Age: 3 Years

Three-year-olds are self-determined individuals with a good sense of right and wrong. They understand that they can influence the world around them and have discovered the art of talking their way out of a situation. It’s the delightfully funny, yet tiresome age of “why, why, why.”


    1. Car: Use a Convertible Car Seat in the back seat of the vehicle

      1. Important Note: As of 11/2018, the American Academy of Pediatrics (AAP) recommends car seats remain rear facing as long as possible, until the child reaches the highest weight or height allowed by the seat. This replaces the previous age specific milestone of 2 years and 30 lbs. The recommendations are based on scientific studies showing that rear facing is safest in a crash.

      2. Many children will easily fit rear facing in their car seats still at 3 years (albeit with bent legs in the seat). If your child simply will not fit (you can’t safely buckle up the child), turn the car seat forward facing (but continue to use the 5-point harness style seat). Rear facing is best if possible.

  1. Playgrounds: Teach playground/street safety.

  2. Strangers: Teach stranger safety (who is a safe adult should they get lost).

  3. Childproofing: Injuries are a big concern at this age. Three-year-olds will manage to get into and onto everything and usually don’t have innate fear of getting hurt to stop them.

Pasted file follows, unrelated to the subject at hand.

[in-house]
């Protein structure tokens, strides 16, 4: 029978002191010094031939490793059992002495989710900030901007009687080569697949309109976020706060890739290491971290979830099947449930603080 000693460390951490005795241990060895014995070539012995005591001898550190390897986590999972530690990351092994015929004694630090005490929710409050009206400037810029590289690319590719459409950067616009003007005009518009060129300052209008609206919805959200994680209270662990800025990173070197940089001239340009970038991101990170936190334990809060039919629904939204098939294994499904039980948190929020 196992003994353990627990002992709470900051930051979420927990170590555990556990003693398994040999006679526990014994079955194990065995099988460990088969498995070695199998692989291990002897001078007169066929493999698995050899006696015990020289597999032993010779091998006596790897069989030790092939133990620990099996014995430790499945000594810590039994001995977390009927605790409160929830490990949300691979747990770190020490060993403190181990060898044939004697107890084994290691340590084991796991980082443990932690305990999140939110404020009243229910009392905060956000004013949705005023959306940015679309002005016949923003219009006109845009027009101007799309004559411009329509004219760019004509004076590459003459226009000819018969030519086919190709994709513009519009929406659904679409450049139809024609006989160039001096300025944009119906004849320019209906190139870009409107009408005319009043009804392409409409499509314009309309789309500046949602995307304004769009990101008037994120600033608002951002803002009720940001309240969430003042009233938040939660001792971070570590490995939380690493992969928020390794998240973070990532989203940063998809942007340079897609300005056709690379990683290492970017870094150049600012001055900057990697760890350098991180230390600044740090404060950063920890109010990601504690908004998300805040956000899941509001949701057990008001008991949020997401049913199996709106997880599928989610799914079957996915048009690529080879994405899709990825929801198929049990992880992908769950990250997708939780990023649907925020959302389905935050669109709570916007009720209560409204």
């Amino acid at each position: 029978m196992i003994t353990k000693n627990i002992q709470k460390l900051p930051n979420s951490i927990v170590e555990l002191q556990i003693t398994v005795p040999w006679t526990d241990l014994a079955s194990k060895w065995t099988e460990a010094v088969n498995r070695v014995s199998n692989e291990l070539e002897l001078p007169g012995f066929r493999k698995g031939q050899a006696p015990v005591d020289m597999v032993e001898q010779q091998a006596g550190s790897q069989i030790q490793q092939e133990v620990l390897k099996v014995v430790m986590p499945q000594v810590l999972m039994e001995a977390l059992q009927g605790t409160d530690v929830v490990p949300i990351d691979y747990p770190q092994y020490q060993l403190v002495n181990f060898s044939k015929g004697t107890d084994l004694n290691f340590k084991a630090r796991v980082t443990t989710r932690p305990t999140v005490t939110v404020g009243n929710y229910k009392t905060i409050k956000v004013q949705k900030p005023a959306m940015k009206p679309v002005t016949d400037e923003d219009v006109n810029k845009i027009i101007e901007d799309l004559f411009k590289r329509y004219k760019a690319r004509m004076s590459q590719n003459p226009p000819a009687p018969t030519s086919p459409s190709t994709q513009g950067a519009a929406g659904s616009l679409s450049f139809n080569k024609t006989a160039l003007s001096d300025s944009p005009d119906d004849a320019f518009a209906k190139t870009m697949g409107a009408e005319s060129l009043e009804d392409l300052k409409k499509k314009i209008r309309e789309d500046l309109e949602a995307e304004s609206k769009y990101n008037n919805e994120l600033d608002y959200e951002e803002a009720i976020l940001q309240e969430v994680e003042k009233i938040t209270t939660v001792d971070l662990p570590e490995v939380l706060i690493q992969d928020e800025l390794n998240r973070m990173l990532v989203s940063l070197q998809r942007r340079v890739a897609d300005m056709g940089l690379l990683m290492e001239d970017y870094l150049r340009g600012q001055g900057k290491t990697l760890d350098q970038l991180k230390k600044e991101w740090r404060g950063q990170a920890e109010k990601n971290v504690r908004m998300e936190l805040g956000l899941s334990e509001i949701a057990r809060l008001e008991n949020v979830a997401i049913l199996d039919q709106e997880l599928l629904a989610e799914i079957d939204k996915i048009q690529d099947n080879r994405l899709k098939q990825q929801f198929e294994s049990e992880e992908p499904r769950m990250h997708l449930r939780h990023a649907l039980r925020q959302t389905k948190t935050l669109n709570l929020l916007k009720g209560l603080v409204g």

1. Store matches/lighters/chemicals/medications/cleaners/toxic household products out of reach or locked. (TIP: Add poison control’s number to your cell phone now 1-800-222-1222).

    2. Burns are common at this age, both by pulling hot things down onto themselves (e.g., cords from curling irons, handles from pots) and touching hot surfaces (e.g., fireplaces, grills, stovetops, etc.)

    3. Lock guns with ammunition separate and in a gun safe. (Disturbing fact: More children are killed from guns every year than intruders)

  4. Water:

    1. Do not leave children in the bathtub unattended.

    2. Do not allow children to swim unattended.

  5. Smoking: Do not smoke in the home or in your car. Check smoke alarms to ensure they work properly and change batteries annually.

  6. Riding: Wear a helmet on all things a kid can ride (e.g., bicycles, tricycles, scooters, ATVs, as passengers on adult bicycles, etc.).

  7. Sun: Use sunscreen when outside.

  8. Never alone: Do not leave your child unattended in the house, yard, or car.


  • Provide 3 meals and 2-3 nutritious snacks a day.

  • Limit the number of fats and sweets your child gets in a day. In addition, you child does not need juice, it is essentially fruit sugar. If you choose to give it to your child, do so in limited quantities (e.g., 4 oz a day). There is no place for soft drinks/soda in a child’s diet.

  • You choose the menu. Offering good nutrition at an early age builds good lifetime eating habits. Consider the fact that you’re fueling your child’s growing brain. As a society, we are propagating this notion of “kid food” (e.g., mac n’ cheese, hot dogs, French fries, chicken nuggets). These have very little nutritional value. Offer a variety of foods rich in fruits and vegetables. Also try to include some foods rich in protein.